No accounting for unhealthy stress relief

November 24, 2000

WHY do Jewish accountants chainsmoke? Because they don’t meditate. All right, it isn’t a very witty riddle.

Not nearly as good as the one a six-year-old asked me yesterday: ‘‘Why don’t cannibals eat clowns? Because they taste funny!’’

But when I walked into the office of a friend’s accountant on Thursday, I really wanted to know — what is it with accountants?

Are they trying to rebel against the staid image of their sensible careers, squinting like Humphrey Bogart through a blue and stinging haze as they tot up the VAT column?

Do all accountants secretly wish they were private detectives? I said something like this to Steven as I walked into his office.

Or I may have said: ‘‘It smells like Yasser Arafat’s ashtray in here. Why are you killing yourself?’’

Steven looked sheepish. ‘‘You sound like my kids,’’ he said. ‘‘I know, I ought to give up. But smoking helps with the stress.’’

I replied severely: ‘‘The only thing about smoking that eases stress is the breathing. Cigarettes encourage your mind to focus on each breath, and that’s the beginning of a meditation.

‘‘Good breathing calms you, so why not cut out the middle man and just breathe fresh air? Surely that makes good accounting sense.’’

‘‘It’s all very well for you to say that, you’re a mystic, people expect you to meditate. But it’s completely counter to my whole culture. Meditation is an eastern thing, and I’ve never been further east than Eilat.’’

‘‘You’d drive a Japanese car, wouldn’t you? You’d eat a Chinese meal? What’s wrong with trying an Indian idea — are you scared you’ll turn into a Buddhist?’’

But I sensed I was losing the argument. Steven feels comfortable controlling his stress with an expensive and foul-reeking poison which will eventually kill him, slowly and painfully.

He does not feel comfortable with a spiritual form of relaxation. My own accountant would tell me to turn this insane contradiction into a lucrative series of videos and audio-cassettes with an accompanying coffee-table book entitled The Jewish Guide to Meditation.

But the secret of meditation is to start small, so I’ll begin with this column.

If you are put off the idea of meditating by a fear of sitting stock still for six hours, saying nothing but ‘Om’, don’t worry. I have trouble sitting still through a movie. Or through dinner.

But I find it easy to meditate several times a day. For a start, you don’t need to be sitting. The only important thing is to focus your mind on one simple thing, and this can be done as you walk.

Go for a stroll around the block or across a field and back — try to be completely aware of everything you see, hear and smell. Let your surroundings fill your mind. Don’t think of anything else.

Or meditate in the bath: for a few minutes, just count your breaths. That’s all there is to it. Breathe in, that’s ‘1’. Breathe out, and it’s still ‘1’. Think about the breath, in your nose and throat and chest. Taste it. Feel yourself surrounding it.

And think about the number, how it sounds and how it looks in your mind’s eye.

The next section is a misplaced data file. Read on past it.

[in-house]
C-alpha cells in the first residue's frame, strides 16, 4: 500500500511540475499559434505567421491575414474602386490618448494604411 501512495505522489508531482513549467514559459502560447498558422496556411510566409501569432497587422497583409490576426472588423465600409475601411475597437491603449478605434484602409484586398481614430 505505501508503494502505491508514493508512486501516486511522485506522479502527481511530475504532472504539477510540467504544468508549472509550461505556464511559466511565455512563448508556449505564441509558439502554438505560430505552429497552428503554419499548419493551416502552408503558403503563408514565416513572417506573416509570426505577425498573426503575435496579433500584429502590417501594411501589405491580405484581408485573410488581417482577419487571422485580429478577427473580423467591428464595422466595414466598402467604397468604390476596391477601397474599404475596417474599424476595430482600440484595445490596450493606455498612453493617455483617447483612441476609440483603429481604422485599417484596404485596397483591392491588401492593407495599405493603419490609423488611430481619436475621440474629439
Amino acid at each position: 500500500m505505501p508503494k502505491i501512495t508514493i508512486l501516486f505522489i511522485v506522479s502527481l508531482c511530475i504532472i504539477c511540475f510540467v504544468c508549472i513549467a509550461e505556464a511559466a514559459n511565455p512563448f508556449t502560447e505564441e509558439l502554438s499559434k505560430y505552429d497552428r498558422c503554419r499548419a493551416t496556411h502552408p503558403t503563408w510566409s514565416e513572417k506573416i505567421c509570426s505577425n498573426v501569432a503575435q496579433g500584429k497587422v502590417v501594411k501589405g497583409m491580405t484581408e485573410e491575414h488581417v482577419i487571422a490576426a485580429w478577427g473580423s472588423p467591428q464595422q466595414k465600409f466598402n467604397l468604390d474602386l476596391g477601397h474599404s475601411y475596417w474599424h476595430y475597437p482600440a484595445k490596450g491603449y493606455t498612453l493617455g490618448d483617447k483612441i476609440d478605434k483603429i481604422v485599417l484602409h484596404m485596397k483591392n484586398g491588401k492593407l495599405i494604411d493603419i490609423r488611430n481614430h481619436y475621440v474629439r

Breathe in again, that’s ‘2’. Breathe out . . .

It is no accident that ‘breath’ in Hebrew can mean ‘spirit of God’, and that this meaning is echoed in many languages.

‘Inspiration’ means literally ‘to breathe in’. In Sanksrit the word is ‘prana’ which also means the life-force of the universe. ‘Pneuma’ in ancient Greek means ‘breath’ and ‘air’ as well as ‘soul’ and ‘spirit’.

The three Chinese characters symbolising ‘breath’ are, literally translated, ‘signifying the conscious self and the heart’.

‘Ki’ in Japanese and ‘qi’ in Chinese mystical traditions, mean both ‘air’ and ‘spirit’.

In five breaths it is easy to attain calmness if you mentally recite a poem said to have been written by the Buddha. This translation was made by the Vietnamese monk Thich Nhat Hahn:

‘‘Breathing in, I know I am breathing in. Breathing out, I know I am breathing out. Breathing in a long breath, I know I am breathing in a long breath. Breathing out a long breath, I know I am breathing out a long breath. ‘

‘Breathing in a short breath, I know I am breathing in a short breath. Breathing out a short breath, I know I am breathing out a short breath.

‘‘Breathing in, I am aware of my whole body. Breathing out, I am aware of my whole body. Breathing in, I calm my whole body. Breathing out, I calm my whole body.’’

In Kabbalah tradition, the mind may meditate on the Tree of Life after lighting it up with one of the many names of God. My favourites of these names are ‘shalom’ and ‘olam’ —peace and everlasting worlds. Simply to repeat these words in my mind is a sure formula for relaxation.

It is impossible to dwell on the trivial anxieties of daily life when everlasting worlds are re-echoing in the chambers of the brain.

Another absorbing meditation which uses the Tree of Life is to imagine the 10 rings, from the Malkuth at the base to the Kether at the crown, encircling the body like the orbits of electrons around the nucleus of an atom.

This visualisation is a popular one with the new wave of Kabbalah teachers who are promoting Jewish mysticism at Hollywood parties. The circles of the Tree of Life, or smoke rings . . . which do you suppose are better for you?

Read Uri Geller’s stunning online novel, Nobody’s Child, at
Uri Geller’s ParaScience Pack is published by Van Der Meer at £30. To hear an inspirational message from Uri, call 0906 601 0171. Call costs 60p per minute.
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